See also


  1. ^ a b Gomes, Marcelo; Garcia, Queila; Barreto, Leilane; Pimenta, Lúcia; Matheus, Miele; Figueredo, Cleber (September 2017), "Allelopathy: An overview from micro- to macroscopic organisms, from cells to environments, and the perspectives in a climate-changing world", Biologia, 72 (2): 113–129, doi:10.1515/biolog-2017-00019.
  2. ^ Stamp, Nancy (March 2003), "Out of the quagmire of plant defense hypotheses", The Quarterly Review of Biology, 78 (1): 23–55, doi:10.1086/367580, PMID 12661508, S2CID 10285393.
  3. ^ a b c d e Willis, Rick J. (2007). The History of Allelopathy. Springer. p. 3. ISBN 978-1-4020-4092-4. Retrieved 2009-08-12.
  4. ^ Roger, Manuel Joaquín Reigosa; Reigosa, Manuel J.; Pedrol, Nuria; González, Luís (2006), Allelopathy: a physiological process with ecological implications, Springer, p. 1, ISBN 978-1-4020-4279-9
  5. ^ Molisch, Hans (19 March 1938). "Der Einfluss einer Pflanze auf die Andere, Allelopathie". Nature. 141 (3568): 493. doi:10.1038/141493a0. S2CID 4032046.
  6. ^ Whittaker, R. H.; Feeny, P. P. (1971). "Allelochemics: Chemical Interactions between Species". Science. 171 (3973): 757–770. Bibcode:1971Sci...171..757W. doi:10.1126/science.171.3973.757. ISSN 0036-8075. JSTOR 1730763. PMID 5541160. Retrieved 2020-10-20.
  7. ^ Rice, Elroy Leon (1984), Allelopathy, (first edition, november 1974 by the same editor) (Second ed.), Academic Press, pp. 422 p, ISBN 978-0-12-587058-0
  8. ^ Roger, Manuel Joaquín Reigosa; Reigosa, Manuel J.; Pedrol, Nuria; González, Luís (2006), Allelopathy: a physiological process with ecological implications, Springer, p. 2, ISBN 978-1-4020-4279-9
  9. ^ Chang-Hung Chou, "Introduction to allelopathy", 2006, Part 1, 1-9, doi:10.1007/1-4020-4280-9_1
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  42. ^ Cheng, Fang; Cheng, Zhihui (2015). "Research Progress on the use of Plant Allelopathy in Agriculture and the Physiological and Ecological Mechanisms of Allelopathy". Frontiers in Plant Science. 6: 1020. doi:10.3389/fpls.2015.01020. ISSN 1664-462X. PMC 4647110. PMID 26635845.
  43. ^ Cornes, D. 2005. Callisto: a very successful maize herbicide inspired by allelochemistry. Proceedings of the Fourth World Congress on Allelopathy [5]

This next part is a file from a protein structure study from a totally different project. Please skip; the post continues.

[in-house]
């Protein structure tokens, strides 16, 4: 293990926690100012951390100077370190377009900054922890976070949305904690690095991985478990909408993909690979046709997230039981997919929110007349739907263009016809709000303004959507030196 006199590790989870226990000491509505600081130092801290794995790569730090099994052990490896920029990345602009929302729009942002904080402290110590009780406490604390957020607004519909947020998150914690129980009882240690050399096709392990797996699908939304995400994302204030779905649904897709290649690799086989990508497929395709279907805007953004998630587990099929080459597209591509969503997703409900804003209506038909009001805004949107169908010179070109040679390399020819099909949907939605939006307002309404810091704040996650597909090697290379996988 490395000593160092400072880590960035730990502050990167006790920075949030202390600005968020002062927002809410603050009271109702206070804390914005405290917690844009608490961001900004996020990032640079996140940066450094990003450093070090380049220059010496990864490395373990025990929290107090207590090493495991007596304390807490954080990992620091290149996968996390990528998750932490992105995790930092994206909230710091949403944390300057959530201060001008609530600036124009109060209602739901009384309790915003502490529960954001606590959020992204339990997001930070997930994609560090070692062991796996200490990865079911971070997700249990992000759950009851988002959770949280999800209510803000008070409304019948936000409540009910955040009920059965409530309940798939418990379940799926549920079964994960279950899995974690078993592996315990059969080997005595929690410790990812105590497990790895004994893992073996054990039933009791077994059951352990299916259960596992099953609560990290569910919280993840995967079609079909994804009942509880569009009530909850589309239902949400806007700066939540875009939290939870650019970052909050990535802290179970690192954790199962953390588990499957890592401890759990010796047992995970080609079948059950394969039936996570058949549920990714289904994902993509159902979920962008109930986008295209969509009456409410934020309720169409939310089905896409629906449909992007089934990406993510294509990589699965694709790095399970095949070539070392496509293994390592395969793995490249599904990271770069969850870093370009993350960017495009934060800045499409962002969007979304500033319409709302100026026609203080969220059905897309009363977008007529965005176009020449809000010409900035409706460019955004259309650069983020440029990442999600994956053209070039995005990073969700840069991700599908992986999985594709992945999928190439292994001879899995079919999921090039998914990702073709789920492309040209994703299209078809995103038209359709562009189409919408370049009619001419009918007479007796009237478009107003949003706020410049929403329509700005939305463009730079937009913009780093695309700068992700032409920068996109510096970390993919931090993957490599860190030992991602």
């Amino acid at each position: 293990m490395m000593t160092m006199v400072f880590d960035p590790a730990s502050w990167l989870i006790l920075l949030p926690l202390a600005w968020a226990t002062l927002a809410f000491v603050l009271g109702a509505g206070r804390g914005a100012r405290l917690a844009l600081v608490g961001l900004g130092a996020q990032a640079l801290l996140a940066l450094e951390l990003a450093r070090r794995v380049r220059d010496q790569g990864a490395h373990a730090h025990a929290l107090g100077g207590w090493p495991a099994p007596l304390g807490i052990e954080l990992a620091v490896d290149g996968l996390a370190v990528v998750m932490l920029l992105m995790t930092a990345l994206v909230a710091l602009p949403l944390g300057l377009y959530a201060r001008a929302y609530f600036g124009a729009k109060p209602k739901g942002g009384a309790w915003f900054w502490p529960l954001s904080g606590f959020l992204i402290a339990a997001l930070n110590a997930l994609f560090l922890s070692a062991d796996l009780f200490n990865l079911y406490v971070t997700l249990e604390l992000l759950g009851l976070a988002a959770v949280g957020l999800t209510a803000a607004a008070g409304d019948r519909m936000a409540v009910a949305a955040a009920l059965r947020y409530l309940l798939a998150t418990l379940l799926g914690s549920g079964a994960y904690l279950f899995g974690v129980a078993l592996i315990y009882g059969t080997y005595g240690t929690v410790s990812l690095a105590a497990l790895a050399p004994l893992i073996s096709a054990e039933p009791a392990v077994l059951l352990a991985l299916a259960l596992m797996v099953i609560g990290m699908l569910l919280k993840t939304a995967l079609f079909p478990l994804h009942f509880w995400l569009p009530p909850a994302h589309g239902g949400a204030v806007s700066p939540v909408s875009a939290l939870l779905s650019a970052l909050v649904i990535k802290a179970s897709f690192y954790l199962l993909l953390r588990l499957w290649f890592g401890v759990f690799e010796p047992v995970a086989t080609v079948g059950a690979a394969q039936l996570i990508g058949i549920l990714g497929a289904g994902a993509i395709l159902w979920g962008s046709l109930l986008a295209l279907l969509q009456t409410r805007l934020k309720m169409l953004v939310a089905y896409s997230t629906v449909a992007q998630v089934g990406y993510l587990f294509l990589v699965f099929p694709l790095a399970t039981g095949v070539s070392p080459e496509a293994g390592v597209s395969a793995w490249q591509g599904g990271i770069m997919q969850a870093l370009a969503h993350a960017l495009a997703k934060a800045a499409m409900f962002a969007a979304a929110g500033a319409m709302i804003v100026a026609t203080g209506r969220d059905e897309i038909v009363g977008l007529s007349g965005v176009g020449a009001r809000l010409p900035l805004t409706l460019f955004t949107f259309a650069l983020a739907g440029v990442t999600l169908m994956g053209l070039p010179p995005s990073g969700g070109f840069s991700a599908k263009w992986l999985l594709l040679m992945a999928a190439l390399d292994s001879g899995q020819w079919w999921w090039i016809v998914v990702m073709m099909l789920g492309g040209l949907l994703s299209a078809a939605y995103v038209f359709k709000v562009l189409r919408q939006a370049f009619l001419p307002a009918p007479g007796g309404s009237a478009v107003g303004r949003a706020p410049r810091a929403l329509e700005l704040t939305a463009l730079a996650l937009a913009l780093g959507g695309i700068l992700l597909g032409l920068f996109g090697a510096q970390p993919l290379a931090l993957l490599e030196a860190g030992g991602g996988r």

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Further reading

  • anon. (Inderjit). 2002. Multifaceted approach to study allelochemicals in an ecosystem. In: Allelopathy, from Molecules to Ecosystems, M.J. Reigosa and N. Pedrol, Eds. Science Publishers, Enfield, New Hampshire.
  • Bhowmick N, Mani A, Hayat A (2016), "Allelopathic effect of litchi leaf extract on seed germination of Pea and lafa", Journal of Agricultural Engineering and Food Technology, 3 (3): 233-235.
  • Blum U, Shafer SR, Lehman ME (1999), "Evidence for inhibitory allelopathic interactions involving phenolic acids in field soils: concepts vs. an experimental model", Critical Reviews in Plant Sciences, 18 (5): 673–693, doi:10.1016/S0735-2689(99)00396-2.
  • Einhellig, F.A. 2002. The physiology of allelochemical action: clues and views. In: Allelopathy, from Molecules to Ecosystems, M.J. Reigosa and N. Pedrol, Eds. Science Publishers, Enfield, New Hampshire.
  • Harper, J. L. 1977. Population Biology of Plants. Academic Press, London.
  • Jose S. 2002. Black walnut allelopathy: current state of the science. In: Chemical Ecology of Plants: Allelopathy in aquatic and terrestrial ecosystems, A. U. Mallik and anon. (Inderjit), Eds. Birkhauser Verlag, Basel, Switzerland.
  • Mallik, A. U. and anon. (Inderjit). 2002. Problems and prospects in the study of plant allelochemicals: a brief introduction. In: Chemical Ecology of Plants: Allelopathy in aquatic and terrestrial ecosystems, Mallik, A.U. and anon., Eds. Birkhauser Verlag, Basel, Switzerland.
  • Muller CH (1966), "The role of chemical inhibition (allelopathy) in vegetational composition", Bulletin of the Torrey Botanical Club, 93 (5): 332–351, doi:10.2307/2483447, JSTOR 2483447.
  • Reigosa, M. J., N. Pedrol, A. M. Sanchez-Moreiras, and L. Gonzales. 2002. Stress and allelopathy. In: Allelopathy, from Molecules to Ecosystems, M.J. Reigosa and N. Pedrol, Eds. Science Publishers, Enfield, New Hampshire.
  • Rice, E.L. 1974. Allelopathy. Academic Press, New York.
  • Sheeja B.D. 1993. Allelopathic effects of Eupatorium odoratum L. and Lantana camara, L. on four major crops. M. Phil dissertation submitted to Manonmaniam Sundaranar University, Tirunelveli.
  • Webster 1983. Webster's Ninth New Collegiate Dictionary. Merriam-Webster, Inc., Springfield, Mass.
  • Willis, R. J. (1985), "The historical bases of the concept of allelopathy", Journal of the History of Biology, 18: 71–102, doi:10.1007/BF00127958, S2CID 83639846.
  • Willis, R. J. 1999. Australian studies on allelopathy in Eucalyptus: a review. In: Principles and practices in plant ecology: Allelochemical interactions, anon. (Inderjit), K.M.M. Dakshini, and C.L. Foy, Eds. CRC Press, and Boca Raton, FL.
  • Webb, L. J.; Tracey, J. G. (1967), A factor toxic to seedlings of the same species associated with living roots of the non-gregarious subtropical rain forest tree Grevillea robusta. Journal of Applied Ecology 4: 13-25, Journal of Applied Ecology, JSTOR 2401406
  • Webb, L. J.; Tracey, J. G.; Haydock, K.P. (1961), The toxicity of Eremophila mitchellii Benth. leaves in relation to the establishment of adjacent herbs. Australian Journal of Science 24: 244-245, Australian Journal of Science, hdl:102.100.100/331573